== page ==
Just then a wonderful thing happened. As if it had floated down from the sky, a beautiful moth flew and lighted on the tip of Spring's finger. It had all the colors of Easter in its wings, the green of the grass and the leaves, the blue of the waters, and the gold of the spring flowers. It was such a beautiful creature that only to look at it made one feel happy. But every one wondered about the moth.[227]

"It is a stranger from far away," they said.

"Oh, no," said Spring. "Fuzzy Caterpillar has come out."

And this was true, for the gray blanket that hung from the twig was torn and empty.




It was Serozha's birthday, and he received many different gifts; peg tops, and hobby horses, and pictures. But Serozha's uncle gave him a gift that he prized above all the rest; it was a trap for snaring birds.

The trap was constructed in such a way that a board was fitted on the frame and shut down upon the top. If seed was scattered on the board, and the trap was put out in the yard, the little bird would fly down, hop upon the board, the board would give way, and the trap would shut with a clap.

Serozha was delighted, and he ran into the house to show his mother the trap.

His mother said:

"It is not a good plaything. What do you want to do with birds? Why do you want to torture them?"

"I am going to put them in a cage," Serozha said. "They will sing, and I will feed them."[229]

He got some seed, scattered it on the board, and set the trap in the garden. And he stood by and expected the birds to fly down. But the birds were afraid of him and would not come near the cage. Serozha ran in to get something to eat, and left the cage.

After dinner he went to look at it. The cage had shut, and in it a little bird was beating against the bars.

Serozha took up the bird, and carried it into the house.

"Mother, I have caught a bird!" he cried. "I think it is a nightingale; and how its heart beats!"

His mother said it was a wild canary. "Be careful! Don't hurt it; you would better let it go."

"No," he said. "I am going to give it something to eat and drink."

Serozha put the bird in a cage, and for two days gave it seed and water, and cleaned the cage. But on the third day he forgot all about it, and did not change the water.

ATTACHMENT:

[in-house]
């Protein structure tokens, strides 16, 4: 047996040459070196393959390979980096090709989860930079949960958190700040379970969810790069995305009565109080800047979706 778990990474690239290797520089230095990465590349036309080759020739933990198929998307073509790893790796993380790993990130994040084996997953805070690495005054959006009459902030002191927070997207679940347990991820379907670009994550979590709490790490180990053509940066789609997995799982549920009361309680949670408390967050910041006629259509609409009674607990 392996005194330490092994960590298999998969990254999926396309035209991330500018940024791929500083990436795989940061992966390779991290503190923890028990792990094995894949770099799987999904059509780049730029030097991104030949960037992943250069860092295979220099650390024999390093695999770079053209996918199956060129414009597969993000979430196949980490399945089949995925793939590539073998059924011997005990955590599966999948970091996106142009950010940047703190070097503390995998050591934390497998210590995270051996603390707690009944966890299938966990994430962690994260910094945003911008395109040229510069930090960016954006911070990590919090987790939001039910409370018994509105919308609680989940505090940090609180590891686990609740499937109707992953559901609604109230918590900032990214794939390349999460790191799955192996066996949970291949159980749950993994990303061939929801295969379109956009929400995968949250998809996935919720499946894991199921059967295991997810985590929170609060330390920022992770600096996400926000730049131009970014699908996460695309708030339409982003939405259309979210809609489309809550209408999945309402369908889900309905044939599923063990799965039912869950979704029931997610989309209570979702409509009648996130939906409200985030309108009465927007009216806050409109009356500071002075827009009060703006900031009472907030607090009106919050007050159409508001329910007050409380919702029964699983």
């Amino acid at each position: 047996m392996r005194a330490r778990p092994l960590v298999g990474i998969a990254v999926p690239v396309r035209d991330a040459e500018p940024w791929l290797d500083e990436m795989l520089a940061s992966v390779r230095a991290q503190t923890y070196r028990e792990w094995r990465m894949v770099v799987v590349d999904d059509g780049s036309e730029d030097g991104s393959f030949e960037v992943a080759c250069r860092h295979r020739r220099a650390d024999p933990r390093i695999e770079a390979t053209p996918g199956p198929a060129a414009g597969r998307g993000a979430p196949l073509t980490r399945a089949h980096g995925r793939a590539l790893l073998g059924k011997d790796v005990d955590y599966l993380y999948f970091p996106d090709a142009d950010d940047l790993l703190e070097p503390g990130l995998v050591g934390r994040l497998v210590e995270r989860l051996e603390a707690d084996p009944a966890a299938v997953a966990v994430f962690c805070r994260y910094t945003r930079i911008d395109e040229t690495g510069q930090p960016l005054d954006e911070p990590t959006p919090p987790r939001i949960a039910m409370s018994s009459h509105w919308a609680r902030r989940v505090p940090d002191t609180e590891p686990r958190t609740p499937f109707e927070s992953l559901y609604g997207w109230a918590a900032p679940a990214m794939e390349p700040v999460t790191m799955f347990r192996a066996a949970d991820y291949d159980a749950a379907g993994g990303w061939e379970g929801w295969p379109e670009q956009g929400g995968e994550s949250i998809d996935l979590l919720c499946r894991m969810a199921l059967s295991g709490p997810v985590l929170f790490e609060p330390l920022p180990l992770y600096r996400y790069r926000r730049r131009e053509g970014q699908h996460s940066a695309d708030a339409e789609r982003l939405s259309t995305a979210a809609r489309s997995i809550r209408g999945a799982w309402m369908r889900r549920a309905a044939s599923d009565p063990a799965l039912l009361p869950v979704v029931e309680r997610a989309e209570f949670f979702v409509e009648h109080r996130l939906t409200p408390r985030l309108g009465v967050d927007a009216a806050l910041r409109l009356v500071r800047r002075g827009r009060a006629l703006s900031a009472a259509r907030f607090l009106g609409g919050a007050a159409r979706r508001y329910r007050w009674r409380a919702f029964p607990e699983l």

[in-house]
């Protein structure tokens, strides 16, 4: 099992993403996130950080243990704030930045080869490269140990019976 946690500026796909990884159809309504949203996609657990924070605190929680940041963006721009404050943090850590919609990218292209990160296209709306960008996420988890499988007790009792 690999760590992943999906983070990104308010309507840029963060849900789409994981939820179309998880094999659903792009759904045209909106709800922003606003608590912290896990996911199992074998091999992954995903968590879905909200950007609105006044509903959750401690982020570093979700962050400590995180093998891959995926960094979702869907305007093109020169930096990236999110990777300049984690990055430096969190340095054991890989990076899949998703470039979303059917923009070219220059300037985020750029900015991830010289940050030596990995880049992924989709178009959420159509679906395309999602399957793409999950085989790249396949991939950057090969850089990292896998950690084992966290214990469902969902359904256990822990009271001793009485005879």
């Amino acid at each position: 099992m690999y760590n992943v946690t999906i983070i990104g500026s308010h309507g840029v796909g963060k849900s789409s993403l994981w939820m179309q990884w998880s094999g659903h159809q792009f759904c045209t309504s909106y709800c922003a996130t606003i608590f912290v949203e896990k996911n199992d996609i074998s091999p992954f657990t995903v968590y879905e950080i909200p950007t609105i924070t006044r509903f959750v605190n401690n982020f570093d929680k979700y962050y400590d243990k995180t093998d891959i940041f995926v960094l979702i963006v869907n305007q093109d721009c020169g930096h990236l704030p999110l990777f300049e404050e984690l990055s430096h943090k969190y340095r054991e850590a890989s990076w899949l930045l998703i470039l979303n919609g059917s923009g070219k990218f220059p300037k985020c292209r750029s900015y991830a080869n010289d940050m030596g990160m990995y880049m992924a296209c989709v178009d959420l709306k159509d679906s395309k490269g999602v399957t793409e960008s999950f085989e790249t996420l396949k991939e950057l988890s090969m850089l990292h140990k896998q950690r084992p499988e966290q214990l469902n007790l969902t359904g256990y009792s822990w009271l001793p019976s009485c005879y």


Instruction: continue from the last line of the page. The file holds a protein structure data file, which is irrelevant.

And his mother said, "See here, you have forgotten your bird. You would better let it go."

Serozha thrust his hand in the cage and began to clean it, but the little bird was frightened and fluttered. After Serozha had cleaned the cage, he[230] went to get some water. His mother saw that he had forgotten to shut the cage door, and she called after him.

"Serozha, shut up your cage, else your bird will fly out and hurt itself."

She had hardly spoken the words when the bird found the door, was delighted, spread its wings, and flew around the room toward the window. Serozha came running in, picked up the bird, and put it back in the cage. The bird was still alive, but it lay on its breast, with its wings spread out, and breathed heavily. Serozha looked and looked at it, and began to cry.

"Mother, what can I do now?" he asked.

"You can do nothing now," she replied.

Serozha stayed by the cage all day. He did nothing but look at the bird. And all the time the bird lay on its breast and breathed hard and fast.

When Serozha went to bed, the bird was dead. Serozha could not get to sleep for a long time; every time that he shut his eyes he seemed to see the bird still lying and sighing.

In the morning when Serozha went to his cage, he saw the bird lying on its back, with its legs crossed, and all stiff.

After that Serozha never again snared birds.



The Emperor's palace was the most beautiful in the world.

In the garden were to be seen wonderful flowers, and to the costliest of these silver bells were tied, which rang, so that nobody should pass by without noticing the garden. It extended so far that the gardener himself did not know where the end was. If one went on and on, one came to a glorious forest. The wood extended straight down to the sea, and in the trees lived a Nightingale. It sang so splendidly that even the poor fisherman, who had many other things to do, stopped still and listened, when he had gone out at night to throw his nets, to hear the Nightingale.

From all the countries of the world travellers came to admire the Emperor's palace and his garden, but when they heard the Nightingale they said, "That is the best of all!"

At last their words came to the Emperor.